There was a great bond between one another at our 55th and, it proved, that it doesn't matter how many years have passed, those of us who are able to get together have a wonderful time when we do... 


Dave Lyons: Church  “Thread of Life” in Chappaqua - How the Congregational Church of Chappaqua shaped some of my life:

  1. Parents joined Congregational Church when we moved into Chappaqua during my 4th grade.

  2. Went to summer church camp in 7th grade and 8th grade

  3. Mother became Congregational Church financial secretary for Reverend Ken Nye in about 9th grade/1954

  4. Ken Nye, Jr. graduated with me in the Horace Greeley class of 1960.

  5.  My mother died in December of 1960 just after I started attending Lehigh University. Funeral in Congregational church.

  6. In May of 1965, I married Joanne Fay (Horace Greeley Class of 1961) in the Congregational Church and Rev. Nye officiated.


   Jeanne and my picture was taken with Chris Sale February 29, 2020 at the Red Sox Spring training site in Ft. Meyers. Ironically Chris was telling us how he was really very sick with the flu and pneumonia several weeks before which delayed his spring training start. A month later he said that he may have had had the Coronavirus.

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Tony Kilburn checks in.....

(That's Jan hard at work and a couple of her watercolors.)


I remember Larry Casso and Harry Glass, co-owners of Squires in Chappaqua for their hard work and commitment to the community. They were like a lot of parents as they understood hard work was the "way to get ahead".  As I remember it, they had owned a bar in Yonkers and sold it to start or acquire Squires, still one of the best men's clothing stores in my memory.  Anway, Larry was a little League Football coach for the Dartmouth team that I was on and he really liked to encourage all of us young fellows to try to do what we could.  The bigger boys on the team seemed to be the best ones, and I was always hoping to end up as a big boy like them at that time. the smaller of us were hopefully the fastest, and could just run away from the bigger ones, but alas, you had to hold the ball and catch the ball, and this was definitely not going to be in my future. My lot on the field was as an inside guard, which is what I played when in high school before returning to HGHS as a senior.  I learned about teamwork, and common objectives playing football and have happy memories even if I cannot remember the scores any more.  Larry was a kind and fair coach and I remember his kind of football as being fun. Larry also played a musical instrument in, I think, his band and they played at lots of dances for us teenagers.  I knew that while I could miss a beat or two, Larry would not.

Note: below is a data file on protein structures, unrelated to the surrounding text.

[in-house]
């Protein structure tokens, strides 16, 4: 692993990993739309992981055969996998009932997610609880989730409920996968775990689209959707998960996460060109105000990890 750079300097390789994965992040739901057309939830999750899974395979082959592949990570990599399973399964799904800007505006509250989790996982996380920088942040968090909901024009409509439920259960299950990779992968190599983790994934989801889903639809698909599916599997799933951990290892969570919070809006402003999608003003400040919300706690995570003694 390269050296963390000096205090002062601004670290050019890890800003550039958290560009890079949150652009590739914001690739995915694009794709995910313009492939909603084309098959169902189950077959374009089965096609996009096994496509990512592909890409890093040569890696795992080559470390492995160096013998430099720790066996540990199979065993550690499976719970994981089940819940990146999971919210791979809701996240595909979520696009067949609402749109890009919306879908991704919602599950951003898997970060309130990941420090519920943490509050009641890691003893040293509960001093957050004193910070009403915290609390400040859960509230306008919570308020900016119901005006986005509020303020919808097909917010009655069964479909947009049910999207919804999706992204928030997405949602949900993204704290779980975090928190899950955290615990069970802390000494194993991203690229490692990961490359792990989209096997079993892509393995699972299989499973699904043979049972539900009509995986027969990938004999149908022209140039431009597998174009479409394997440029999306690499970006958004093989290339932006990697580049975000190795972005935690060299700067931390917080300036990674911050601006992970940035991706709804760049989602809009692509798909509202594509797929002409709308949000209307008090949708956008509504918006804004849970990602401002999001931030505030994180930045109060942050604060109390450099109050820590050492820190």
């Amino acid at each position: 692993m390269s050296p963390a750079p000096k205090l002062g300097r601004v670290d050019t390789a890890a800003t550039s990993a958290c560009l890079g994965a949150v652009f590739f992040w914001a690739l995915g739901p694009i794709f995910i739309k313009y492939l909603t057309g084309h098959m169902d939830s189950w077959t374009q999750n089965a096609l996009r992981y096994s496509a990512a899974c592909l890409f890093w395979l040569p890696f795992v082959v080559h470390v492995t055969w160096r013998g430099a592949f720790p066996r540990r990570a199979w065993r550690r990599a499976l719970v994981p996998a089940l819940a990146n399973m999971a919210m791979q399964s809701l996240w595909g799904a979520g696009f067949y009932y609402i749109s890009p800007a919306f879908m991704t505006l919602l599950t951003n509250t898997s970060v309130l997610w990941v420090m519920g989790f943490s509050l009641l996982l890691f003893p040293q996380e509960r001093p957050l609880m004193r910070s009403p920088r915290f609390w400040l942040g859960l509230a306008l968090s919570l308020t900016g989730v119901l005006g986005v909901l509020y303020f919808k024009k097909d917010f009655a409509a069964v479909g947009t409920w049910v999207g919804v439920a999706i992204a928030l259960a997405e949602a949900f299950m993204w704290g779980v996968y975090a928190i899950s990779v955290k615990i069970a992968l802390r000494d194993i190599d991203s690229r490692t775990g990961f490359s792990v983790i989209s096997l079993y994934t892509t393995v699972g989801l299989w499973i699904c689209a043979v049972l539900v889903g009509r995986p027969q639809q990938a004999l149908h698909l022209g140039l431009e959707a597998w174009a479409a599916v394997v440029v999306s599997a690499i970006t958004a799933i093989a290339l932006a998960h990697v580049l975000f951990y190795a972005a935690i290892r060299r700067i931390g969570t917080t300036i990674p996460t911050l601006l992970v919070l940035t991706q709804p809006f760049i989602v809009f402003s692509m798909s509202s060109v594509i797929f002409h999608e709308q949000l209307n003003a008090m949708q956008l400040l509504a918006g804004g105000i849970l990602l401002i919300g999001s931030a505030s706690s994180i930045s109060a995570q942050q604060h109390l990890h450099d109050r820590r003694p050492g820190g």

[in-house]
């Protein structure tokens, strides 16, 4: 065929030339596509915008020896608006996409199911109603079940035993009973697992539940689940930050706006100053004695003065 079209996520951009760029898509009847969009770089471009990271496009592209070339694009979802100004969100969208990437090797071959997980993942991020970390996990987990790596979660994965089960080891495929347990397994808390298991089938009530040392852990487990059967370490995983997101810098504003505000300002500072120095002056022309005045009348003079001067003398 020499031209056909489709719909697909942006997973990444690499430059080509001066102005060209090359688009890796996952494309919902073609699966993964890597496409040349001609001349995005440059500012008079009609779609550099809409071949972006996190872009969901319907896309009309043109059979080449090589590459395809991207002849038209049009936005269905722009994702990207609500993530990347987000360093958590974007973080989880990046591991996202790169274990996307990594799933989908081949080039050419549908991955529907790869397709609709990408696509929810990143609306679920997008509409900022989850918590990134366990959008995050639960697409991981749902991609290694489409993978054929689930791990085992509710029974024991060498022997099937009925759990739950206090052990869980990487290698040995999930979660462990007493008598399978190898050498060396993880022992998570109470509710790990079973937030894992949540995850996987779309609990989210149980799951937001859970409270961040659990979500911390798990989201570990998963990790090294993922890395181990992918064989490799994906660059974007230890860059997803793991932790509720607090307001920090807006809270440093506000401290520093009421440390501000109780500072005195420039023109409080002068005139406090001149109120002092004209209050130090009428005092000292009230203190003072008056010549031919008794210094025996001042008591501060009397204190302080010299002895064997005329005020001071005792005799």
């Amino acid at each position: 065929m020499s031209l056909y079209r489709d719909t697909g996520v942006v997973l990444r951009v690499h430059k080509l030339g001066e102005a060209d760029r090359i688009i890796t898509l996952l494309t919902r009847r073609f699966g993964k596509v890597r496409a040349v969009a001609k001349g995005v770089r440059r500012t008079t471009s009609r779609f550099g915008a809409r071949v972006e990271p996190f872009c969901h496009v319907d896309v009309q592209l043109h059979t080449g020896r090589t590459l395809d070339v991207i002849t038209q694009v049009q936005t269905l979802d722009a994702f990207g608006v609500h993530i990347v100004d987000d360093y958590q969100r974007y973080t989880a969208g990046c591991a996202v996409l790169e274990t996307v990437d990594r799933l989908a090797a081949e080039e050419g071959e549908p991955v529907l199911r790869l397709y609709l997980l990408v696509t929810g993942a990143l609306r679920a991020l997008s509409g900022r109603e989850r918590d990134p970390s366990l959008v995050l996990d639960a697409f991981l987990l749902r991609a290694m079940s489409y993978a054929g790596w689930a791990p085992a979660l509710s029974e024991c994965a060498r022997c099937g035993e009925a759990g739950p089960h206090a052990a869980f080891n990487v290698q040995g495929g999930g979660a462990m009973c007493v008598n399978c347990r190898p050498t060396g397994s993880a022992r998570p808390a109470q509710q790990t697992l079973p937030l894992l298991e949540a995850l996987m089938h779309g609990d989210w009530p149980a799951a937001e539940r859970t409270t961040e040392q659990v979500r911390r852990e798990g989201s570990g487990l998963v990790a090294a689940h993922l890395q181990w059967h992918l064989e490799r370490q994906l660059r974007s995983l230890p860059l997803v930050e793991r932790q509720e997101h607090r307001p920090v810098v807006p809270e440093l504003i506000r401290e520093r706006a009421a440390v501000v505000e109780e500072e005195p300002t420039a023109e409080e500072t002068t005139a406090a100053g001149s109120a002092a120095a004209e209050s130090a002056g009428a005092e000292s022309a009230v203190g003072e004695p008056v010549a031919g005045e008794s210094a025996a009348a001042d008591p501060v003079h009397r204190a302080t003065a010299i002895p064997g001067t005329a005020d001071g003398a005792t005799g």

I also remember Toni Paks, our art teacher, who was extremely nice to all of us non-artists.  Toni spelled her name incorrectly (as I am a Tony) and was quite young and new to teaching.  Despite her lack of height, she was a powerful presence in front of a group of unruly teenagers She went on to be a life-long teacher I have heard and I am sure she had great influence over many aspiring artists. To the non-artists she demonstrated balance, color, shadows, tone and energy in paintings.  I was lucky to have her as one of my memorable teachers.  As an adult, I married Jan Weymouth from Bangor Maine who has become a very successful watercolor artist and teacher of art, too.  Jan has recently spent her winters doing oil paintings which is a new passion for her. Jan has a gentle softness in her paintings, and has generated a national following, all from our little town Damariscotta on the coast of Maine.  Lucky us for being here!  I have included a couple of photos of Jan's artwork for you to see and her website is if you would like to see more.  


Debbie Moslander Baxter's memories and a nice story...


Memories from 60 years ago???  I can hardly remember for two seconds where I put my reading glasses!!  And — where is my cell phone?  However, I am comforted that my long-term memory is still intact, and those Greeley memories remain vivid.  Those were such important years for learning and maturing, and I cannot think of a more lovely place to “grow up” than the little Quaker hamlet of Chappaqua!


My family moved to Chappaqua in November of our freshman year.  I arrived in time to share in the half-day sessions!  I was on the early shift and my sister and brother attended school in the afternoon.  I am glad I experienced the Bell School.  What a beautiful building.  An early Chappaqua memory occurred my first week at Greeley when I was scheduled to take the bus home.  All those yellow busses were lined up in a row and after inquiring, I climbed on the one headed for Treeholme —— but I should have been on the bus going to Hillholme.  I realized my mistake when instead of going up King Street the bus turned in the opposite direction.  I was rescued by Doug Hoeft who lived in that other “Holme", and his Mom drove me home.